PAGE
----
Health care isn't what's causing our budget problems, much as the Right would have you believe. In fact, increasing access to Medicare could solve a lot of issues.
Medicare spends about 3 percent of what it takes in on administration -- there are no multi-million-dollar bonuses or high-paid lobbyists and public relations costs. Private insurance companies spend 20 percent, often more.
Physicians' offices have to hire entire departments of employees just to fight insurance companies' unjust denials, and no two companies' billing procedures are identical, so the confusing differences in billing make it even more likely that someone will be denied payment. Government programs are not alone in having intricate codes and requirements.
Americans spend nearly two-and-a-half times more per person on health care than do other industrialized nations, yet our life expectancy is shorter (77.9 years – below the verage 79.4 years of other advanced nations). And we have the highest rate of infant mortality of all industrialized nations. We have higher rates of caesarean birth, which is more expensive and more dangerous to both mother and child.
When you have a for-profit health care system, you wind up getting more MRIs for lower back pain and paying for more surgery, when the best route to relieving lower back pain in about 95 percent of patients is physical therapy.
A for-profit system also benefits from letting people get sicker. Rather than manage chronic illness, we allow it to progress to crisis -- high blood pressure leads to stroke, high cholesterol leads to heart problems, uncontrolled diabetes can lead to kidney failure and other expensive complications. Later cancer diagnoses are very profitable for the pharmecautical companies, since each round of chemotherapy can cost a quarter million dollars or more.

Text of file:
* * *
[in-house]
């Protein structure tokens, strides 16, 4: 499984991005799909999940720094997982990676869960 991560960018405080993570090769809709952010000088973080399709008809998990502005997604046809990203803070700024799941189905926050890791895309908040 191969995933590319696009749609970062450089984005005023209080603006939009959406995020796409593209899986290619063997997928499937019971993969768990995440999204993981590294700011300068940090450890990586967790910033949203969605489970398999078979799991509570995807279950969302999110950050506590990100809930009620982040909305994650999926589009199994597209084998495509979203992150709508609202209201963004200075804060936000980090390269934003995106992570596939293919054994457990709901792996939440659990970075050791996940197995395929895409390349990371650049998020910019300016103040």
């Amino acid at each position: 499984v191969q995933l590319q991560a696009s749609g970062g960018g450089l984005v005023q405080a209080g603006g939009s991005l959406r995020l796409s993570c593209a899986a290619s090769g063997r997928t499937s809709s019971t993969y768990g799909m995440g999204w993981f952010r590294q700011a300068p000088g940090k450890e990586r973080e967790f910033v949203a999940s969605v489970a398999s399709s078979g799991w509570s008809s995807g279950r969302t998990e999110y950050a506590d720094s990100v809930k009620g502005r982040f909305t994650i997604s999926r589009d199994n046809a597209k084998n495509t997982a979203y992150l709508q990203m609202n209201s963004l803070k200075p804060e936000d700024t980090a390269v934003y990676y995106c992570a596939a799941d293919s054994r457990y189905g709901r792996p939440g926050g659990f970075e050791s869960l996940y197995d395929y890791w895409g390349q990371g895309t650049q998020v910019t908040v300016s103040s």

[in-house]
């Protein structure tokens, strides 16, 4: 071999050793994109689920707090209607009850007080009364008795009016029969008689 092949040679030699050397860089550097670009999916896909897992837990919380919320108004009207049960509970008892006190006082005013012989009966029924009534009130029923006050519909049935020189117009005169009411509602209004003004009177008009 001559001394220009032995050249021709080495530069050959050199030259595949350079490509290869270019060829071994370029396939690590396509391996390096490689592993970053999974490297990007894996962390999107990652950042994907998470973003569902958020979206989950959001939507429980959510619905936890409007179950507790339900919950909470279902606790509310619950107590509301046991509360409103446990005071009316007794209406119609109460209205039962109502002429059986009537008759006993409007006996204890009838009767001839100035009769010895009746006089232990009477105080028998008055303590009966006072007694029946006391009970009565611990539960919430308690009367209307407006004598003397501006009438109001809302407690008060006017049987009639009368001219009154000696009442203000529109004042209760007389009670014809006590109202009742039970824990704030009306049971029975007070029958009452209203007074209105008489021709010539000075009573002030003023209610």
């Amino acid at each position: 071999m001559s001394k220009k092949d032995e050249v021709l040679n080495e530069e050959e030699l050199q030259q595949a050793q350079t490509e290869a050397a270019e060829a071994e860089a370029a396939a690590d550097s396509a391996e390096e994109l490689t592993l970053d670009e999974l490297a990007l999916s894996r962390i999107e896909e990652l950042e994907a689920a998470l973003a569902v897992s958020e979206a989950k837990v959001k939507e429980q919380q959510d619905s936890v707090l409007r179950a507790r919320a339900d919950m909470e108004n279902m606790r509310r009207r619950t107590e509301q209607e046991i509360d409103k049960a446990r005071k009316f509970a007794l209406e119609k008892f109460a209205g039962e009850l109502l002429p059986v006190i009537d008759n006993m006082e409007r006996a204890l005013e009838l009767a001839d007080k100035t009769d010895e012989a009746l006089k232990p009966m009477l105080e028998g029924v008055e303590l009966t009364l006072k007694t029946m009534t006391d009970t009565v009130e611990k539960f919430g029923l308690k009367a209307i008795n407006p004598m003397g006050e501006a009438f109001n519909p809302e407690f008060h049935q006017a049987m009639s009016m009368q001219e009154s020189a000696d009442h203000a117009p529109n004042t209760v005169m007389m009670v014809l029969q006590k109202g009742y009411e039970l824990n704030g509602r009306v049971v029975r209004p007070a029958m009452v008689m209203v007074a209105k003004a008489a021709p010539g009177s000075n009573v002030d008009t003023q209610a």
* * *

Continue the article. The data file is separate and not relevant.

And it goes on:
When you catch illnesses earlier, there's less expense -- and more importantly, less human suffering. The less we spend now on caring for people, the more we spend later, and the only beneficiaries of all that spending are the corporations that run the medical industrial complex.
Now is not the time to cut Medicaid and Medicare; now is the time to expand them and make them available to more Americans. I don't care if we move to all-Medicare. I'm happy to leave the option open to those who can afford it to stay in the for-profit system; I just don't think I should be forced to be part of our broken, greedy for-profit system anymore.
Why is Medicare, which takes care of the people who use the most health care, more efficient than private health insurance companies? Medicare doesn't have to consider the bottom line for its stockholders before anything else. By law, corporations' first obligation is to their stockholders.
One of the most expensive pieces of medical care is collecting money. Every physician has to have a billing office to deal with insurance companies whose first obligation is to keep the money you pay in for its stockholders. Billing experts can work around insurance company denials, but they're not cheap. Most practices have several people doing billing, and hospitals have entire departments. We spend more than any other industrialized nation's health system to collect money.